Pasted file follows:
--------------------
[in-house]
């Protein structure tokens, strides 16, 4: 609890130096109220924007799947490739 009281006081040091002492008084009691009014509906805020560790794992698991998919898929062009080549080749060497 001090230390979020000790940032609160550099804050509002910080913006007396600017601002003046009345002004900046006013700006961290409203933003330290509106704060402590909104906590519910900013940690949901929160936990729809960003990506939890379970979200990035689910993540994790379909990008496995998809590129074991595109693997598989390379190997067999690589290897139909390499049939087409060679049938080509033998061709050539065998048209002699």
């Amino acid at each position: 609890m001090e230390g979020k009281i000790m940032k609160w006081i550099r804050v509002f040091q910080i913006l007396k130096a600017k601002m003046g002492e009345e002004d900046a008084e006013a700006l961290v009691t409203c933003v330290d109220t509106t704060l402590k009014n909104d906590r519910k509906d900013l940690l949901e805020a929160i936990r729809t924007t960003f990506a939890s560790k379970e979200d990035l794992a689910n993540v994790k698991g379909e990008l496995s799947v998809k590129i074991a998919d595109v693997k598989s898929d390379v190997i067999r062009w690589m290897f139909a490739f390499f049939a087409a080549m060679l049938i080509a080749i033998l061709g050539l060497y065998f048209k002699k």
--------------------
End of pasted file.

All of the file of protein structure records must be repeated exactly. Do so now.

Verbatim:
[in-house]
């Protein structure tokens, strides 16, 4: 609890130096109220924007799947490739 009281006081040091002492008084009691009014509906805020560790794992698991998919898929062009080549080749060497 001090230390979020000790940032609160550099804050509002910080913006007396600017601002003046009345002004900046006013700006961290409203933003330290509106704060402590909104906590519910900013940690949901929160936990729809960003990506939890379970979200990035689910993540994790379909990008496995998809590129074991595109693997598989390379190997067999690589290897139909390499049939087409060679049938080509033998061709050539065998048209002699």
């Amino acid at each position: 609890m001090e230390g979020k009281i000790m940032k609160w006081i550099r804050v509002f040091q910080i913006l007396k130096a600017k601002m003046g002492e009345e002004d900046a008084e006013a700006l961290v009691t409203c933003v330290d109220t509106t704060l402590k009014n909104d906590r519910k509906d900013l940690l949901e805020a929160i936990r729809t924007t960003f990506a939890s560790k379970e979200d990035l794992a689910n993540v994790k698991g379909e990008l496995s799947v998809k590129i074991a998919d595109v693997k598989s898929d390379v190997i067999r062009w690589m290897f139909a490739f390499f049939a087409a080549m060679l049938i080509a080749i033998l061709g050539l060497y065998f048209k002699k």